Multiple high-profile players pending franchise tenders reached long term agreements just before the July 15th deadline. Among those high-profile players were Cowboys wide receiver Dez Bryant, Broncos wide receiver Demaryius Thomas, Chiefs linebacker Justin Houston, and Patriots kicker Stephen Gostkowski. Not among them was Giants pro bowl defensive end, Jason Pierre-Paul.
Bryant and Thomas reached twin five-year $70 million agreements with over half of that sum in guaranteed money. Both Houston and Gostkowski became the highest paid players at their perspective positions in NFL history; Houston reaching a six-year $101 million contract with $52.5 million of that total guaranteed, while the Patriots' pro bowl kicker inked a four-year $17 million deal.
While it was uncertain if any of the pending franchise tagged players would sign this offseason, it does not come as a surprise that JPP didn't reach a long term agreement with the New York Giants.
The former first round pick has had a troubling offseason, abstaining from OTA's while also running into some off the field trouble. The defensive end set off fireworks at his Florida home, severely burning three of his fingers, and eventually opting to amputate his right index digit.
These off the field issues mixed with his durability concerns made JPP anything but a sure bet for the future. Dependability and durability are two consistent traits that any NFL franchise considers when signing a player to a lucrative, long-term agreement; two traits that Pierre-Paul is currently deficient in.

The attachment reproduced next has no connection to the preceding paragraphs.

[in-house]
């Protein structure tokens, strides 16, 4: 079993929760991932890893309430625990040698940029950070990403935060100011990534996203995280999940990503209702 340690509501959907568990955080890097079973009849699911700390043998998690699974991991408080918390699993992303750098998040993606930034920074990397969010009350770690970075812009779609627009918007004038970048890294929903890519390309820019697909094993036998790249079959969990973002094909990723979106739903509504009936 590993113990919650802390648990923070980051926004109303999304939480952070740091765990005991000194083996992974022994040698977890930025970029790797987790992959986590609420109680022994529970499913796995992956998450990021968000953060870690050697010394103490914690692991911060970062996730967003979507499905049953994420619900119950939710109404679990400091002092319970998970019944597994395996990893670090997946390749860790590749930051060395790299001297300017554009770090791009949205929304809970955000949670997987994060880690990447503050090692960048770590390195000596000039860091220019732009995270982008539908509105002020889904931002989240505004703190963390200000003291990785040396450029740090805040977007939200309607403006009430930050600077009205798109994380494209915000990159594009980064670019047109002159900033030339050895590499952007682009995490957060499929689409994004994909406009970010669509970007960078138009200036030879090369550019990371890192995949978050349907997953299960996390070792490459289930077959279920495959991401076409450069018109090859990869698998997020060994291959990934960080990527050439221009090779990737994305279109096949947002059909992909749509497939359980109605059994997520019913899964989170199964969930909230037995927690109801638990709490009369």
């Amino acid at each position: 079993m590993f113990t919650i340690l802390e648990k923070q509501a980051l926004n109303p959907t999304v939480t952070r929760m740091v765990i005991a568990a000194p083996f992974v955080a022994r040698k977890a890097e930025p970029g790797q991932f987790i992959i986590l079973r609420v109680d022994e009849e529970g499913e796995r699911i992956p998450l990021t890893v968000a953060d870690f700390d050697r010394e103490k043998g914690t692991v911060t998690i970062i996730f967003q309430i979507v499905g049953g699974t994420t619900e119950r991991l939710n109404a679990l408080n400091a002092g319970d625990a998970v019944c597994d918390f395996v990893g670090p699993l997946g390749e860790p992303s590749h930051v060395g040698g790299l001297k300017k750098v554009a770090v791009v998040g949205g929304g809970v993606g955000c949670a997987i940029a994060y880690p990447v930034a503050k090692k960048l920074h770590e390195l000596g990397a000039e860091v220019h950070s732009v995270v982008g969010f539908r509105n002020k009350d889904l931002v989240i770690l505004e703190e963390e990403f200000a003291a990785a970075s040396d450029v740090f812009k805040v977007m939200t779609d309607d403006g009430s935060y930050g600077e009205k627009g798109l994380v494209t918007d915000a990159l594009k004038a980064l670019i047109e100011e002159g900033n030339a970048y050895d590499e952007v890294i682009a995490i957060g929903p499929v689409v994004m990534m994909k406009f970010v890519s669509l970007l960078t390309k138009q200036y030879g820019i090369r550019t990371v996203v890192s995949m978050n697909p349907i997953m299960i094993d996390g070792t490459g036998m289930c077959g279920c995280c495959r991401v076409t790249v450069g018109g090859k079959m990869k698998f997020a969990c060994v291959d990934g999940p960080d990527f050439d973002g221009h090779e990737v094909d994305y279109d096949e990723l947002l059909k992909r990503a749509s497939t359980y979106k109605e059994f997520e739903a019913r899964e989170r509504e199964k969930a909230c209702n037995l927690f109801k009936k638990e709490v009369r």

Off the field and health issues aside, when JPP is on the field he is one of the most dominant and game-changing defensive ends in the NFL. Down the stretch of the 2014 regular he notched nine sacks in his final five games, a promising sign that he had fully recovered from his nagging back injury.
The implications of playing under the franchise tag this offseason could work to either parties (the Giants or JPP's) benefit. If the defensive end has another pro bowl caliber year, recording double digit sacks while minimizing his health concerns, the Giants could easily sign him to a long term deal or the he could hit the open market at a very high selling point.
Inversely, if Pierre-Paul's health gets the better of him and he struggles to make an impact on the field, he could end up as a free agent with a severely lower value than he would have had to the Giants or any other franchises this offseason. If Pierre-Paul is placed on the non-football injury list (NFI), then the Giants wouldn't be responsible for paying him at all.
Knowing his value is on line, JPP should be fired up to prove his worth this season, and he will play out the 2015 on his signed $14.8 million franchise tag.